In 2020, the Nova Scotia Black and Indigenous Coach Mentorship Program began with the goal of recruiting and supporting coaches of colour in the province. Since then, more than two dozen coaches have taken part as either mentors or mentees.
“We are helping to encourage and empower more Black and Indigenous coaches to get involved in sport and to get involved in coaching. To [help them] see it more as a long-term commitment and to pursue their coaching education through levels coach certification,” said Mark Smith, Softball Canada Hall of Fame member and head of the program.
A handful of Dalhousie University Tigers coaches, such as Anton Berry, Cindy Tye and Dan Ota, have completed or are currently in the program.
Smith said the program helps coaches find their voice in their ability to ask questions related to coaching or working with young people, in an environment where others have shared the same challenges.
Coaches are not familiar with one another before entering the program said Smith, but they discover quickly what they share in common, the challenges they face and the importance of being able to have a conversation about these topics.
“You can implement these things into your everyday life: the life skills around problem-solving. But how do I take a more active role in having difficult conversations? How do I recognize what some of the challenges and barriers are, and create a space for other athletes to be able to talk about it?” Smith said.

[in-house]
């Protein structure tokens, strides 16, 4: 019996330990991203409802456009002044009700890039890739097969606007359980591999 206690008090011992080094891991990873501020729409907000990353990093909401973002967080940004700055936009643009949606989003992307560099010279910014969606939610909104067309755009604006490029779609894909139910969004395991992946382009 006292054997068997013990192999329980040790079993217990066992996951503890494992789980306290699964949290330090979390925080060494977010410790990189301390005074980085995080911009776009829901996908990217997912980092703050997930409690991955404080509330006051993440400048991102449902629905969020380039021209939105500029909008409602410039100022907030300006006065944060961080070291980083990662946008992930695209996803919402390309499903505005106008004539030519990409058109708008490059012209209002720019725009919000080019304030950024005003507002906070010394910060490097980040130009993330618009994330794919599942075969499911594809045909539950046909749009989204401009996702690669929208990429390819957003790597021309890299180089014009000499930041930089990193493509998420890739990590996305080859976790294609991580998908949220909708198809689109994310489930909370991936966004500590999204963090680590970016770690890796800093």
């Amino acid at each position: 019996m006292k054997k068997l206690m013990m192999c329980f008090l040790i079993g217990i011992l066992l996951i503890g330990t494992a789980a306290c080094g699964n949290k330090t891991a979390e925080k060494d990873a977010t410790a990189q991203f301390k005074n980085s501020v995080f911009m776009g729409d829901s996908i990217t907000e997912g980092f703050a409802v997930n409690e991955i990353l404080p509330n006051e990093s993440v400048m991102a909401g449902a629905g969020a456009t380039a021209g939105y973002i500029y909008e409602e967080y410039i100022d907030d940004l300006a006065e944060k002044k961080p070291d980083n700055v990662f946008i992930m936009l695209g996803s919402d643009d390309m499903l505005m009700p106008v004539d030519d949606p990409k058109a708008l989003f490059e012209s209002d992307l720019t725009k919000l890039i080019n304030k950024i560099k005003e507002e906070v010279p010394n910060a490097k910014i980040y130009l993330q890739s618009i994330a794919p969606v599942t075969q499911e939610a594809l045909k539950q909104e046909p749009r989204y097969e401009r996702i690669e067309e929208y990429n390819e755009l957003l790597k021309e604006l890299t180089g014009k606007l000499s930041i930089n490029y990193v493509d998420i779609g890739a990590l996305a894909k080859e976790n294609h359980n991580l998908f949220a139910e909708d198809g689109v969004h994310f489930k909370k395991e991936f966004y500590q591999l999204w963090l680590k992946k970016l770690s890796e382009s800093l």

These skills are important for any coach, but are emphasized among the coaches of colour taking part in the program, said Smith.
“For the most part, they are the only ones that look like them in these environments and therefore, don’t always feel comfortable to take the initiative that’s required,” said Smith.
Rewards from the program’s progress will become evident in three to five years, said Smith. Coaches have told him they feel more confident in the decisions they are making from learnings from the program.
As the program continues to progress, Smith said there will be a long-term benefit for athletes of colour. But they will most likely have to contend with a challenge each member of the program has faced before: racism.
Smith said raising awareness and having people who empathize with situations and recognize when issues arise is important. Being one’s own advocate and being willing to stand and step up to speak out on something whether in a coaching, workplace or community environment is important when dealing with racism.
“We know there are elements of racism that exist every day. This is not so much [about] the awareness raising because we know it exists, but how do we work through it?” he said. “How do we problem solve? How do we ensure that we create space for ourselves and others that look like us and continue to build allies and relationships along the way?”